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The Usual Suspects

TSN's Ferraro forced to play the waiting game Add to ...

TSN analyst Ray Ferraro can withstand a lot. Pucks whizzing past his head as he stands between the benches, NHL players beaking about a comment he's made, fans heckling him over his opinions. He'll gladly take them any day rather than go through Friday's waiting game.

For the past year, the former NHL player and his son Landon have pointed squarely toward Friday night's NHL draft at the Bell Centre in Montreal. Either Friday night or Saturday, Landon, a 37-goal scorer with the Red Deer Rebels of the WHL, will be selected in the 2009 lottery of amateur players.

And their waiting will end.

"It's the most exhilarating, exciting, nerve-wracking and stressful thing you can imagine," Ferraro says. "I'm just hoping his name is called [Friday night, in the first round] It'll be tough to have to leave and come back again the next morning [when Rounds 2 to 7 are held] I don't know how much sleep I'd get."

For the draft, Ferraro pére et fils are sitting together in the stands. TSN asked about wiring Ferraro, but he declined (although TSN will be miking the loquacious Toronto GM, Brian Burke).

"It's Landon's day, not mine," Ferraro said. "He was more comfortable without the mikes. So we're going to sit there and sweat it out like everyone else."

Landon is expected to go anywhere from the middle of the first round to the middle of the second.

"Truth be told," says Ray, who was drafted by the Hartford Whalers, "it's only important for a few hours where he goes in the order. It's what he does after that matters."

There was no TV telecast back in 1982 when Ferraro was selected.

"I sat and home and kept phoning the TV station in my hometown of Trail, B.C., saying 'Have I been taken yet?' I was told I'd be a second-rounder, and when Hartford took me in the fifth round, I was devastated. But it was the best thing that happened, going to Hartford and having to prove I was better than that."

And what will be the best part of the weekend?

"Sunday morning. For the first time in a year, it will all be quiet. The noise, the uncertainty, the speculation will be over. Landon will go back to having a real life. He'll know where he's going and what he has to do. And that will be very peaceful."

Stand-up And Be Noticed

When Ferraro was selected in 1982, players were judged on hockey talent alone. But these days, 18-year-olds need to survive probing TV interviews and teams' character assessments in advance of the draft.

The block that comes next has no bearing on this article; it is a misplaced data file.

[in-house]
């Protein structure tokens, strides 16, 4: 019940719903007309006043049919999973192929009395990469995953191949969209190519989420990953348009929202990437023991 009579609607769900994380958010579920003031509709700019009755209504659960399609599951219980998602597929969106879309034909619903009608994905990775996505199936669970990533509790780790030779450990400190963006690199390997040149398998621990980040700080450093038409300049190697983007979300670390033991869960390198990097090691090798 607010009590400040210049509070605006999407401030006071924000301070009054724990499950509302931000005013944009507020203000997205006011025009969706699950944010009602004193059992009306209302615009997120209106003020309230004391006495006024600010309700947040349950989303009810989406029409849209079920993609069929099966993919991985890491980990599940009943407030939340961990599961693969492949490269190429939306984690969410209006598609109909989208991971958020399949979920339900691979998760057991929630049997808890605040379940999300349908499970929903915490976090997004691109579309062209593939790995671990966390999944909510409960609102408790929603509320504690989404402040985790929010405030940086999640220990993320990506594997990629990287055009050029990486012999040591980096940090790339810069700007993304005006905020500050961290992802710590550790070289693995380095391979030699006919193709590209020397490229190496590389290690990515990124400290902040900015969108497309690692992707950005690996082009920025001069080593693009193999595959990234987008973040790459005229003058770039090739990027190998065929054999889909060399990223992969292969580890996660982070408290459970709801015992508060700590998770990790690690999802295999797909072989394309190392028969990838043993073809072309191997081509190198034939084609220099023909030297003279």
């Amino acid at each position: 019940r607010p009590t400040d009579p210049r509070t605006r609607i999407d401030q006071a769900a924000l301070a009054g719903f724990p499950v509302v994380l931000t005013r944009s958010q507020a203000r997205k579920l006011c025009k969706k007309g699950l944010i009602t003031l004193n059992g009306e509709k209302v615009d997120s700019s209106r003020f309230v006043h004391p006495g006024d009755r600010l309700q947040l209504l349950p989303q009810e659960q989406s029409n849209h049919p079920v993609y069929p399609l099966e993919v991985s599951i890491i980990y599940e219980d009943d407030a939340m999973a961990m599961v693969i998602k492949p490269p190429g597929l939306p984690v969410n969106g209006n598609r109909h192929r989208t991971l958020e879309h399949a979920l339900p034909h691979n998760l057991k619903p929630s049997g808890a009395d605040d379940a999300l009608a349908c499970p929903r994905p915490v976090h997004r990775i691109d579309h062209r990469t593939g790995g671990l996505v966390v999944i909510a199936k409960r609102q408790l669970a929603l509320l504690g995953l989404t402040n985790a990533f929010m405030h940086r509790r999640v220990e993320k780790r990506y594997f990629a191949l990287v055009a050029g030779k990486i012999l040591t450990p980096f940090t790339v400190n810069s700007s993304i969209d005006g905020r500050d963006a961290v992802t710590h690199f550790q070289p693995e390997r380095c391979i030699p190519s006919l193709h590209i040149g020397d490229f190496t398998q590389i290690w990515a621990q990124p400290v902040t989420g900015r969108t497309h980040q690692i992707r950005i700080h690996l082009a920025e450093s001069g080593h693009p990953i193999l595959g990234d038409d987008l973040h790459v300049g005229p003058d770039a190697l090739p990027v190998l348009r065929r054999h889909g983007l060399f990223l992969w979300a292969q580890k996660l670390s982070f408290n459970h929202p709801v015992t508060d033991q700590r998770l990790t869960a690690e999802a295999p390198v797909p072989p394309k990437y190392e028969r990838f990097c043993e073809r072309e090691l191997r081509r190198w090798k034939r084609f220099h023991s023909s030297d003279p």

And so CAA Hockey enlisted former standup comedian Steve Shenbaum to help coach its prospective stars such as Matt Duchene, Ferraro, Anton Lander and John Tavares on making a good impression.

"A lot of guys coming into the NBA and NHL are coached on what answers to give," says Shenbaum, who was working with players at Thursday night's NBA draft as well. "But teams don't want rehearsed answers. If all the clients of a firm say the same thing, the teams are wise to that.

"We try to help them bring out their true personalities naturally. I use some of the techniques I learned on stage to get them over their nerves."

Does that mean giving them a few time-tested jokes from his standup days to cut the ice?

"Not everyone is born to tell jokes," Shenbaum says.

Turkey in Vegas

Usual Suspects wasn't alone in wondering who was responsible for the Chaka Khan Telethon For English As A Second Language - better known as the NHL Awards last week. CBC broadcast the awards but wants no part of the responsibility for the production.

It was produced by the NHL, says Scott Moore, CBC vice-president in charge of sports and marketing. Apparently the league was looking for a little Vegas-style entertainment. Which is why a turkey that happens in Vegas is best to stay in Vegas.

As for next year?

"We haven't had any discussion about next year with the league yet," Moore says.

Octagon Rules

And a peek into the future? The finale of The Ultimate Fighter drew 663,000 viewers in males (18-34) on Spike TV last Saturday night. That's more than the MLB on FOX (184,000) and golf's U.S. Open on NBC (384,000) - combined. You may be excused for humming a few bars of It's the End of the World as We Know It.


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